Power generation and industrial processes pump nearly 40 billion tons of carbon dioxide (CO2) into the global atmosphere each year. An initiative from the U.S. Department of Energy’s (DOE) Office of Fossil Energy seeks to capture some of those emissions and return them to the ground. Battelle has been selected to lead research efforts to address knowledge and institutional gaps in the deployment of carbon capture and storage (CCS) technologies.
DOE’s Carbon Storage Assurance Facility Enterprise (CarbonSAFE) initiative, announced in 2016, provides funding for cost-shared projects to determine the feasibility of onshore and offshore carbon storage and identify safe storage locations. Identifying commercial-ready storage sites is critical for deployment of advanced capture technologies under development in the U.S. and worldwide. The ultimate objective is to develop commercial-scale geologic storage sites capable of cumulatively storing more than 50 million metric tons of CO2. The DOE has set a goal of having these sites constructed and permitted by 2025 in time for use by the next generation of cost-effective carbon capture technologies.
Rising CO2 emissions from power generation and other industrial sources have been implicated as a major driver of climate change. CCS, which has been successfully deployed in a small number of locations, is seen as a promising solution that could help the energy industry slow or halt the rise of CO2 in the atmosphere.
CCS involves capturing CO2 generated from combustion of fossil fuels at the source – such as a coal-fired power plant – before it escapes into the atmosphere. CO2 is then transported to a geologic storage site where it can be used for enhanced oil recovery in depleted fields or injected deep into the ground for permanent storage. These methods could reduce CO2 emissions from power plants and other industrial sources by up to 90 percent, allow for more oil to be extracted from existing oil fields and make continued use of fossil fuels significantly more sustainable worldwide. In a carbon-constrained future, commercial carbon storage could become mainstream. However, to have CCS as an option for addressing CO2 emissions, more work remains to be done to identify potential storage sites, characterize the risks of deep geologic injection, and evaluate emerging CCS technologies.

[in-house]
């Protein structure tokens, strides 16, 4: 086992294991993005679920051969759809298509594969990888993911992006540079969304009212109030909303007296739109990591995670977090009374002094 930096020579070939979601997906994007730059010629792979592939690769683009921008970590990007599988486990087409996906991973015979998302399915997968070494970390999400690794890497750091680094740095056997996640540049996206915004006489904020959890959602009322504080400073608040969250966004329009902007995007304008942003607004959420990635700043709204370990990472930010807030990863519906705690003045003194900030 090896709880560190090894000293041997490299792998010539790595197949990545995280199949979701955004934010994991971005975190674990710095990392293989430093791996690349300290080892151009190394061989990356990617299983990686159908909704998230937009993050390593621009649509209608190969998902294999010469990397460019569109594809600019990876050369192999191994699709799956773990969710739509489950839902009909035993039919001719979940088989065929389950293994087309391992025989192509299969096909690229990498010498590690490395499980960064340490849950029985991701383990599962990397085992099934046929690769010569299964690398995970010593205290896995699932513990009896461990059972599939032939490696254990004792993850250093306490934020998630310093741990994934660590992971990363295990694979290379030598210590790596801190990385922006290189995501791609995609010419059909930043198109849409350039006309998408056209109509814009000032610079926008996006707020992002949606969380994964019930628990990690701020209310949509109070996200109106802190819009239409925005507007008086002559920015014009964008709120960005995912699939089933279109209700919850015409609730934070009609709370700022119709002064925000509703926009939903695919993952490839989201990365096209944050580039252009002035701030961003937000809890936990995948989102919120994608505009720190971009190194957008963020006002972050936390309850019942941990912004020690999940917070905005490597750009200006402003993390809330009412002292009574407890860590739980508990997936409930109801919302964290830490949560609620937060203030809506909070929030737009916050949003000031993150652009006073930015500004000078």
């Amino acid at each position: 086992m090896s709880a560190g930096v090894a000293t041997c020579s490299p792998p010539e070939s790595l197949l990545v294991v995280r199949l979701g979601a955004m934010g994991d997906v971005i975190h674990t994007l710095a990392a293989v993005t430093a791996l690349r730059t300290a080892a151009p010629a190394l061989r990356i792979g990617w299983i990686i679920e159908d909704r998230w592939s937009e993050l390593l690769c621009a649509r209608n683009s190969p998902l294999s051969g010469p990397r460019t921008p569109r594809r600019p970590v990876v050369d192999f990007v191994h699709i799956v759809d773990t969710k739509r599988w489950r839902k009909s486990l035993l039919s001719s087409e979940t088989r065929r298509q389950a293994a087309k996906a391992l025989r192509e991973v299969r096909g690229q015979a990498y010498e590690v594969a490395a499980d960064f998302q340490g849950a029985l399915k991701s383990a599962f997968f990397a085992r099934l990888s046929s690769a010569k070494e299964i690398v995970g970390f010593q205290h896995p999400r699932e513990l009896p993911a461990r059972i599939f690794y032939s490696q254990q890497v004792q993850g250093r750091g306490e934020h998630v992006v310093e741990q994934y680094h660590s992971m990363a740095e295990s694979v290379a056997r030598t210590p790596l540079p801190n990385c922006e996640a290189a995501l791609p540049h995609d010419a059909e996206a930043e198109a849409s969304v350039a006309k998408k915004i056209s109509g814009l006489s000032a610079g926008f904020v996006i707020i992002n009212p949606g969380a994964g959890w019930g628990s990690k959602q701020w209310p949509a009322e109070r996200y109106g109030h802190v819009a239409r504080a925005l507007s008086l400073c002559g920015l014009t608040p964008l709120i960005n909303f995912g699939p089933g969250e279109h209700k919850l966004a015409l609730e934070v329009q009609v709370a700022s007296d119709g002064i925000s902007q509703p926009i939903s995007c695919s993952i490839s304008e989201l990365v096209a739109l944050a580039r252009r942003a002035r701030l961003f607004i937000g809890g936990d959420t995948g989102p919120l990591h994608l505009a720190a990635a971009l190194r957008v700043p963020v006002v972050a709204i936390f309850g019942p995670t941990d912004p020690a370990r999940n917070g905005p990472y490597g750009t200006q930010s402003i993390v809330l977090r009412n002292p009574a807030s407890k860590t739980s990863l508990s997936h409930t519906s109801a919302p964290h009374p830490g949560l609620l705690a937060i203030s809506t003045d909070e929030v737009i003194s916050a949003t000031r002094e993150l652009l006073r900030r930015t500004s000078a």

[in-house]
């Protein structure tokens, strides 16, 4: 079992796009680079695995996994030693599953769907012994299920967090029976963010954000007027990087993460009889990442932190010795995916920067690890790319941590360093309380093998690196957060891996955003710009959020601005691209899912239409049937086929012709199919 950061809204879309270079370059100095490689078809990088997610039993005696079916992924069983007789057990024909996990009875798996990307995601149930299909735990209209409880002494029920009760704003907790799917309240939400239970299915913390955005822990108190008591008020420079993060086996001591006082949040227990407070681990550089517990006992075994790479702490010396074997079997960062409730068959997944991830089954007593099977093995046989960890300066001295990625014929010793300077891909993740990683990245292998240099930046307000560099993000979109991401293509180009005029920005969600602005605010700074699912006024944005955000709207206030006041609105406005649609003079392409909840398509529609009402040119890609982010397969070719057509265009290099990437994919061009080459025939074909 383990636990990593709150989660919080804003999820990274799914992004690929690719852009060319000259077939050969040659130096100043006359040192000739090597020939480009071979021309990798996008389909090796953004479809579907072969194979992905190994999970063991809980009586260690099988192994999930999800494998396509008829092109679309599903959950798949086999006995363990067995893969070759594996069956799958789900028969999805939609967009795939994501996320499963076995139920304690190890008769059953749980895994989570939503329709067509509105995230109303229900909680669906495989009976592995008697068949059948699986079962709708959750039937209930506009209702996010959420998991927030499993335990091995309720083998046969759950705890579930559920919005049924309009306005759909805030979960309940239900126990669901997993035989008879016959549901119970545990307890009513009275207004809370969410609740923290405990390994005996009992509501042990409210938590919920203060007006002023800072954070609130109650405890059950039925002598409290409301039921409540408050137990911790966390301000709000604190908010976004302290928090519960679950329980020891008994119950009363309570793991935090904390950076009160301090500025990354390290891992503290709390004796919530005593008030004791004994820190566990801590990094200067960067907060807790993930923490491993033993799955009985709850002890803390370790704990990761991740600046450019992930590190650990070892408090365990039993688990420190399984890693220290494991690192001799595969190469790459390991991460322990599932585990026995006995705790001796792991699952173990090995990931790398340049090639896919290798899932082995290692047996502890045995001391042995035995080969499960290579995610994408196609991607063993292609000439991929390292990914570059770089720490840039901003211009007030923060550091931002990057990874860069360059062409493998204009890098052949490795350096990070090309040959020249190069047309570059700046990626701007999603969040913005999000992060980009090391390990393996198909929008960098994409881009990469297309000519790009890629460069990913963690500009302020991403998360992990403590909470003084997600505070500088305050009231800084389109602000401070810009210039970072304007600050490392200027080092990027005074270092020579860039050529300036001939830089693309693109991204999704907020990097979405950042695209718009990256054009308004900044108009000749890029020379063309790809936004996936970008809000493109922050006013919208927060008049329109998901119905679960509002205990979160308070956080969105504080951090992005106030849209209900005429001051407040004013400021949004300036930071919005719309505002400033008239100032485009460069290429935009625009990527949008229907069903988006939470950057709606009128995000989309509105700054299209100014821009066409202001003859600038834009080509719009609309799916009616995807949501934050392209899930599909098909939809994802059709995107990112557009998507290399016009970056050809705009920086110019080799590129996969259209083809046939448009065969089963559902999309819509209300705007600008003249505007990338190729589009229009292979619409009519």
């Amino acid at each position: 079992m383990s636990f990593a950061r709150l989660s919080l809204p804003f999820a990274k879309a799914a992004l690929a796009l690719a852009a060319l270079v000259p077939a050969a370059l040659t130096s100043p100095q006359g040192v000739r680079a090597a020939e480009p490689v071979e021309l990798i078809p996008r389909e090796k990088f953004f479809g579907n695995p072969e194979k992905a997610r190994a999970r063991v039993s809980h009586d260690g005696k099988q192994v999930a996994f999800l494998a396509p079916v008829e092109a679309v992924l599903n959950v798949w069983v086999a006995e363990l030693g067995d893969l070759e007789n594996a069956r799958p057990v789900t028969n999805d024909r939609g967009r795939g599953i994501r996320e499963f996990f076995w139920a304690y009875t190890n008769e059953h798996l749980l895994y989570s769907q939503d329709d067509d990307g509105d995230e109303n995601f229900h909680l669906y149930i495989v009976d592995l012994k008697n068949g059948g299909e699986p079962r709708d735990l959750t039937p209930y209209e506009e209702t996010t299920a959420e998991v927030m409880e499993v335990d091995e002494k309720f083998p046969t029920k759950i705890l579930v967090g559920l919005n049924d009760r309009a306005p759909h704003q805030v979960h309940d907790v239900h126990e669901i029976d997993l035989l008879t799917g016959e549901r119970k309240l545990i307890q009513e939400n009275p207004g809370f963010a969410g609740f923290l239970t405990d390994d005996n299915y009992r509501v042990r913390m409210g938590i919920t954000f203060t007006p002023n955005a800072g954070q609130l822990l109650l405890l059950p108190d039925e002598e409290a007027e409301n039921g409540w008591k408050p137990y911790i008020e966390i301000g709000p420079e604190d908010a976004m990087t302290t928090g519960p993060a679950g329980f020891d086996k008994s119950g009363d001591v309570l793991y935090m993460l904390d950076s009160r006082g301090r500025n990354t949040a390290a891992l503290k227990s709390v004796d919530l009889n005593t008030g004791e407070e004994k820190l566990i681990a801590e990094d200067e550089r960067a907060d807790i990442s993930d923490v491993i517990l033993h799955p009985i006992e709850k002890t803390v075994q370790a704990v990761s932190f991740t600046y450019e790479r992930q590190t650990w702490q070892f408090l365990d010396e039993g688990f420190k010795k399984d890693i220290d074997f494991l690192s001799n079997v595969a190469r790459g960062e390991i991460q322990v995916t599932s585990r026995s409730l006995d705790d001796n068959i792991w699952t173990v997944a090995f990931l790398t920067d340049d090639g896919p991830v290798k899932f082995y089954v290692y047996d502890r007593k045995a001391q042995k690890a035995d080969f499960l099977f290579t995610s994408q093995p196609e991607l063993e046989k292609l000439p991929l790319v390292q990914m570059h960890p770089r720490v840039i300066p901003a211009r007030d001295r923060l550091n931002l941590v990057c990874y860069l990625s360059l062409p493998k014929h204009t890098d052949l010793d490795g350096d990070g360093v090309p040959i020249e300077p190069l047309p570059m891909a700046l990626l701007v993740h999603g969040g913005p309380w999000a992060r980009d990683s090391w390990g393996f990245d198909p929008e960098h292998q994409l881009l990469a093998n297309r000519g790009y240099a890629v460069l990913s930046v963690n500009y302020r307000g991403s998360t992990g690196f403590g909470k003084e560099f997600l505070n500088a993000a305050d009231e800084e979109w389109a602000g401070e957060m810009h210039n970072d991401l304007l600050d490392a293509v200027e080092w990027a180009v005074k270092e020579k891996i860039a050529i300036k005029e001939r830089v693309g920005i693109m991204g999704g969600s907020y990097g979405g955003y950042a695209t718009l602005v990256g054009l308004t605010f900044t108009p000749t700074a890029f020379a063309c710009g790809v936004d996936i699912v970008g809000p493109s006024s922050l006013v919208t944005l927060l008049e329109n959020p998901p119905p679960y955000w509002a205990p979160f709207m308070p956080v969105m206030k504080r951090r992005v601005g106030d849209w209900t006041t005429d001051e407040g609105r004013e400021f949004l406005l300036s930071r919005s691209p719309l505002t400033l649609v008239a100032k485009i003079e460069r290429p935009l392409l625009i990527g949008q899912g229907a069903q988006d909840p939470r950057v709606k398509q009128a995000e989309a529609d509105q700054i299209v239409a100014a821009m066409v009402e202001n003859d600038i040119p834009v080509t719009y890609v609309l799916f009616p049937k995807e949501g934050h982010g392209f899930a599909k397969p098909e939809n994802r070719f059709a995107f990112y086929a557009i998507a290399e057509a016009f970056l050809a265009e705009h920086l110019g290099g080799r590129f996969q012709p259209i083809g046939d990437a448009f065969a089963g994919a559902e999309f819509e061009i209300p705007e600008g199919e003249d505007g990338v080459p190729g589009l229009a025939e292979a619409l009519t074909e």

Battelle will be working with DOE to address these research gaps. Battelle has been working on the leading edge of CCS research and technology for two decades. The CarbonSAFE initiative builds on Battelle’s previous field pilots with the Midwest Regional Carbon Sequestration Partnership (MRCSP) and Mountaineer CCS Product Validation Facility, as well as several research studies aimed at better understanding subsurface storage potential. The Battelle-led MRCSP, part of DOE’s Regional Carbon Sequestration Partnership Program, brings together nearly 40 government, industry and university partners across ten states and has completed several CCS validation projects.
Over the next 18 months, Battelle will work on three CarbonSAFE projects across the Midwest and Central Plains. This pre-feasibility work focuses on the identification of early technical and non-technical challenges at potential carbon storage sites. Teams will be developed to address these challenges and identify knowledge gaps. Pending selection by DOE, these projects will move towards a detailed feasibility assessment of CO2 storage infrastructure in the next phase.
Battelle’s work through MRCSP and CarbonSAFE is bringing CCS closer to full commercial-scale deployment, should policymakers choose to use this as one of the options for emission reduction combined with enhanced resource recovery. These projects will help the energy industry address climate change concerns while continuing to meet the needs of a global economy highly dependent on fossil fuels.